Sure, the CEOs of financial institutions with their private jets and eye-popping bonuses were guilty of ambition, but the fat cats didn’t all work in a bank or a hedge fund. It is the legitimization of greed that fueled this debacle, and nobody is innocent of it.

Chaos and Uncertainty

The last couple of months in finance industry can be summarized in two words — chaos and uncertainty. The aptness of this laconic description is all too evident. The sub-prime crisis where everybody lost, the dizzying commodity price movements, the pink slip syndrome, the spectacular bank busts and the gargantuan bail-outs all vouch for it.

The financial meltdown is such a rich topic with reasons and ramifications so overarching that all self-respecting columnists will be remiss to let it slide. After all, a columnist who keeps his opinions to himself is a columnist only in his imagination. I too will share my views on causes and effects of this turmoil that is sure to affect our lives more directly than anybody else’s, but perhaps in a future column.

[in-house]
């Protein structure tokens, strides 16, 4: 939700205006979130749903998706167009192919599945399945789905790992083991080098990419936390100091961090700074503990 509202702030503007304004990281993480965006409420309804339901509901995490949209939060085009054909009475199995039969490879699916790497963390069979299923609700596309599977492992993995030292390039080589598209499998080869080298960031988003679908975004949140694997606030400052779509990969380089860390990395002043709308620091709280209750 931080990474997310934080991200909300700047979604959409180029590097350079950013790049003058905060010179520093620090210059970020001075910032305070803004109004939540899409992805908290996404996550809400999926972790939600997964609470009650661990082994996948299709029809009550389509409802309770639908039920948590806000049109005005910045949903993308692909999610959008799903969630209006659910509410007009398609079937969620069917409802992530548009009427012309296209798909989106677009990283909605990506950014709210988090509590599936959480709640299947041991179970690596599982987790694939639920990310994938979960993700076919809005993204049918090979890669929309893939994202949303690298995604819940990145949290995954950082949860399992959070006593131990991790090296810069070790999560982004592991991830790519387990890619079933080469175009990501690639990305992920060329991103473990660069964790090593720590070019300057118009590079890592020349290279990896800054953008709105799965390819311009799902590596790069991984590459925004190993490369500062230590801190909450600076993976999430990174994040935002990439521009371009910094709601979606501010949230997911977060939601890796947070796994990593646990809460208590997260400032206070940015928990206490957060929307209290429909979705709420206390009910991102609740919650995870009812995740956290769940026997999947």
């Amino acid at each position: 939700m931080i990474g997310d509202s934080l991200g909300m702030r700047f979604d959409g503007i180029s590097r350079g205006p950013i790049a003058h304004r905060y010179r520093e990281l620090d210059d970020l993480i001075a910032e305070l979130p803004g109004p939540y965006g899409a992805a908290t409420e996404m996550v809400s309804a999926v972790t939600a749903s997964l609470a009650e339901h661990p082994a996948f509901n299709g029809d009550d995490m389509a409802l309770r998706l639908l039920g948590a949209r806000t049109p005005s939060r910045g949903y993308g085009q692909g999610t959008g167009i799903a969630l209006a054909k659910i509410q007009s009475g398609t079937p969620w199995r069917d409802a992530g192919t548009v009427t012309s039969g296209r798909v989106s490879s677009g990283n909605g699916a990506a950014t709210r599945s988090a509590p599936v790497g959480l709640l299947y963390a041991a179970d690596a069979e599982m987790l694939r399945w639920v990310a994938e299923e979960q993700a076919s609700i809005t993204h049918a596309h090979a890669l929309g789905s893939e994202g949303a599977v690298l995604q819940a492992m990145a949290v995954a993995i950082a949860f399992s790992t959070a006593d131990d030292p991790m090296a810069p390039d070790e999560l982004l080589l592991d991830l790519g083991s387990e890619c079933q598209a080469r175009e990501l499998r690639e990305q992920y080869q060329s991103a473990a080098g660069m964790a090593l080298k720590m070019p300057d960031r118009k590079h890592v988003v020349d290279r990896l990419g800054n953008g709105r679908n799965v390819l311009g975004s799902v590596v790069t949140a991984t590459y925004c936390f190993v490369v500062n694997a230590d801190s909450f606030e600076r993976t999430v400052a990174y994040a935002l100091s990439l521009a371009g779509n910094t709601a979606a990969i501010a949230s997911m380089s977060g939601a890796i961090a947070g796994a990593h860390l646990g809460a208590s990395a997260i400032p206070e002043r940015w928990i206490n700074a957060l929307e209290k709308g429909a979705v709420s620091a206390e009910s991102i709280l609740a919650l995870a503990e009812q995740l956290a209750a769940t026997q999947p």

The chaos and uncertainty I want to talk about are of different kind — the physics kind. The terms chaos and uncertainty have a different and specific meanings in physics. How those meanings apply to the world of finance is what this column is about.

Symmetries and Patterns

Physicists are a strange bunch. They seek and find symmetries and patterns where none exists. I remember once when our brilliant professor, Lee Smolin, described to us how the Earth could be considered a living organism. Using insightful arguments and precisely modulated articulation, Lee made a compelling case that the Earth, in fact, satisfied all the conditions of being an organism. The point in Lee’s view was not so much whether or the Earth was literally alive, but that thinking of it as an organism was a viable intellectual pattern. Once we represent the Earth in that model, we can use the patterns pertaining to organism to draw further predictions or conclusions.